The Face of A Naked Lady

The Face of A Naked Lady

An Omaha Family Mystery

Book - 2005
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Houghton
Nick Rips’s son had always known him as a conservative midwesterner, dedicated, affable, bland to the point of invisibility. Upon his father’s death, however, Michael Rips returned to his Omaha family home to discover a hidden portfolio of paintings all done by his father, all of a naked black woman. So begins Michael Rips’s exquisitely humane second work of memoir, a gloriously funny yet deeply serious gem of a book that offers more than a little redemption in our cynical times.
Rips is a magical storyteller, with a keen eye for the absurd, even in a place like Omaha, which, like his father, is not what it ?rst appears to be. His solid Republican father, he discovers, had been raised in one of Omaha’s most famous brothels, had insisted on hiring a collection of social mis?ts to work in his eyeglass factory, and had once showed up in his son’s high school principal’s of?ce in pajamas. As Rips searches for the woman of the paintings, he meets, among others, an African American detective who swears by the clairvoyant powers of a Mind Machine, a homeless man with ?ve million dollars in the bank, an underwear auctioneer, and a ?ying trapeze artist on her last sublime ride. Ultimately, Rips ?nds the woman, a father he never knew, and a profound sense that all around us the miraculous permeates the everyday.


Baker & Taylor
Following the death of his father, the author explores the origins of a well-kept family secret--the hidden collection of paintings of a naked black woman--a journey that will take him into the oddball heart of the American Midwest.

Blackwell North Amer
Nic Rips was a man his son had always known as a conservative midwesterner, dedicated, affable, bland to the point of invisibility. Upon his father's death, however, Michael Rips returned to his Omaha family home to discover a hidden portfolio of paintings - all done by his father, all of a naked black woman. So begins Michael Rips's second work of memoir, part detective story, part disquisition on the mysteries of identity, part journey into an America readers will scarcely recognize.
Rips is a storyteller with a keen eye for the absurd, even in a place like Omaha, which, like his father, is not what it first appears. His solid Republican father, he discovers, was raised in one of Omaha's most famous brothels, insisted on hiring a collection of social misfits to work in his eyeglass factory, and once showed up in the principal's office of his son's high school in pajamas. As Rips searches for the woman of the paintings, he meets, among others, an African American detective who swears by the clairvoyant powers of a Mind Machine, a homeless man with five million dollars in the bank, an underwear auctioneer, and a flying trapeze artist on her last sublime ride. Ultimately, Rips finds the woman, a father he never knew, and a profound sense that all around us the miraculous permeates the everyday.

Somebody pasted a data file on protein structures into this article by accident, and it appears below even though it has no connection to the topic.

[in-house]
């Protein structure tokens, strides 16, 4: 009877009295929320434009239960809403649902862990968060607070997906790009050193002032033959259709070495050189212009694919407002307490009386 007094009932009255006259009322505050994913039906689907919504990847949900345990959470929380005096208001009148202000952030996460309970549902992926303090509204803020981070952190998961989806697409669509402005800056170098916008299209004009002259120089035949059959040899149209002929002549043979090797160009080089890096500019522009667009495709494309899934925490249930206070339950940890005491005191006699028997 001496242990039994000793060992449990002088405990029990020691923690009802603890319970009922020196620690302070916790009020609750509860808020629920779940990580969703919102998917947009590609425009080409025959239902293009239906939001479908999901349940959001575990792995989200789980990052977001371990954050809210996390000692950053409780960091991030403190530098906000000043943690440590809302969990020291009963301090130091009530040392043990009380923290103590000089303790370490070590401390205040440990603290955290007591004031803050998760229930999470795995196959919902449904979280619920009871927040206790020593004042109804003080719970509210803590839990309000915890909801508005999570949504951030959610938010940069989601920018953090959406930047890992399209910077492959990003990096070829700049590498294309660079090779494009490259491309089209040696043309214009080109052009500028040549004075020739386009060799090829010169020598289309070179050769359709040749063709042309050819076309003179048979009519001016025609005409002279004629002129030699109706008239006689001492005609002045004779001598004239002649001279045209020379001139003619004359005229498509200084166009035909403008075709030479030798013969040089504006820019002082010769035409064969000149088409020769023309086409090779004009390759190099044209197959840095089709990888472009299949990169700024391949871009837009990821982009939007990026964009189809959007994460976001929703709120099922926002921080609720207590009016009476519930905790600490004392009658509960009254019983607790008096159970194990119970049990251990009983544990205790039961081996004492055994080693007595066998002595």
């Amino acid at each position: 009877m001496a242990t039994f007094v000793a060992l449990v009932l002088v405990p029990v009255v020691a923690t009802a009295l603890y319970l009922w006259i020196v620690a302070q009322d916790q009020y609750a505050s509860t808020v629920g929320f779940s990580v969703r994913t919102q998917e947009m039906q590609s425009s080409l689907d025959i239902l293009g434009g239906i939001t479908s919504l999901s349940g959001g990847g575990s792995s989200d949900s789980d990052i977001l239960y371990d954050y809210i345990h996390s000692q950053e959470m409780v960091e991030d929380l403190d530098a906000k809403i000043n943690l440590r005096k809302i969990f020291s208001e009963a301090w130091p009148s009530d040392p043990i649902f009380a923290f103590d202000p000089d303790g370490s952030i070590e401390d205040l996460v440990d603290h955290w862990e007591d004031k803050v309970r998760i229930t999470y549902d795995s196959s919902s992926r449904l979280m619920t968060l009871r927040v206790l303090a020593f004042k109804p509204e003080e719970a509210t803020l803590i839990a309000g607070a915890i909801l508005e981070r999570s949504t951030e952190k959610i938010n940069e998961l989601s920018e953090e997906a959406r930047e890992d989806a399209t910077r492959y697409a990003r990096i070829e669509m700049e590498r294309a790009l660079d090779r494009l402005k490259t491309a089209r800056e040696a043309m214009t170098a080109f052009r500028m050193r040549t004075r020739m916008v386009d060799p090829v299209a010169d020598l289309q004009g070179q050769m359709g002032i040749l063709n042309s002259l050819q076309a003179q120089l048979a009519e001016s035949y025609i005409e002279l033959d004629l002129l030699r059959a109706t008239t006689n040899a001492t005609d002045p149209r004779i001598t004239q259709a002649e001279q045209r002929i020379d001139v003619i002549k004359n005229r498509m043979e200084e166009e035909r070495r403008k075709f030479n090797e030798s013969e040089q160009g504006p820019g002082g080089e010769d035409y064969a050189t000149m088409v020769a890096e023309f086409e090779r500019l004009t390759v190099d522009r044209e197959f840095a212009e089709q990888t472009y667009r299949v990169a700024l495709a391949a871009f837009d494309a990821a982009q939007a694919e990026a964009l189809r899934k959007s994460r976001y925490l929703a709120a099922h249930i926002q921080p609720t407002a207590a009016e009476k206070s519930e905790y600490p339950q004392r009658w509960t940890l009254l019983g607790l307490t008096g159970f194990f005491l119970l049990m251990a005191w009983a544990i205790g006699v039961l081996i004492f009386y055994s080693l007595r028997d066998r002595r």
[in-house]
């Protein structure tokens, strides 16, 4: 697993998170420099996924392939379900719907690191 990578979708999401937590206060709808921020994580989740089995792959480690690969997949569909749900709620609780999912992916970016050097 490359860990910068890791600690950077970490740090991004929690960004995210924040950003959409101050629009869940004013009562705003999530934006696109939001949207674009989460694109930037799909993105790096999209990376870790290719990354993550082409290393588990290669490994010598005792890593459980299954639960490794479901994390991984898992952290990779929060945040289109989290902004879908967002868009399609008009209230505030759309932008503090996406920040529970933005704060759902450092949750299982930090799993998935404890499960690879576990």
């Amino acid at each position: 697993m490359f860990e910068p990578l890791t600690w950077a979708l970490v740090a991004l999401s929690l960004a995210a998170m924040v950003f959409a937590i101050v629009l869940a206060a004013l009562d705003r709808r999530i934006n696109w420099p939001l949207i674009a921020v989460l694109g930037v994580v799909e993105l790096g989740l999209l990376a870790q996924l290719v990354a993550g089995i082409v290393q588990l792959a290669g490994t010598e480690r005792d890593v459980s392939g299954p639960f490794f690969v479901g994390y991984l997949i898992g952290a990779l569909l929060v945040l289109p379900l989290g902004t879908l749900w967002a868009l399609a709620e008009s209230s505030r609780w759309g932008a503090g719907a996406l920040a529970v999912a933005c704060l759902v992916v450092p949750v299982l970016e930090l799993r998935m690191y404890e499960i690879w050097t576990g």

Publisher: Boston : Houghton Mifflin Co., 2005
ISBN: 9780618273522
0618273522
Characteristics: 192 p. ; 22 cm

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TheresaAJ
Apr 27, 2020

This slim volume is a combination Omaha history/father search/philosophical discourse. Nick Rips knew his father as a conservative Republican Midwesterner who was so bland he was almost invisible. Only after his death, does Nick's journey into his family's past reveal that his father was not the portrait he portrayed to the outside world. Raised in a brothel, NIck's father used his eyeglass factory to provide employment to Omaha's outsiders and social misfits. He also once showed up at Nick's high school in his pajamas to meet with the principal and painted the same subject over and over -- an African American woman. This book will never appear on the best seller lists but it does present a look at Omaha and the Midwest that you'll never forget.

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TheresaAJ
Apr 27, 2020

"Norman Zevetz, who worked in the factory for over four decades, said that "what was important was not that blacks and women were hired but that your father listened to them. He was curious about their lives. He talked to them and they talked to him."

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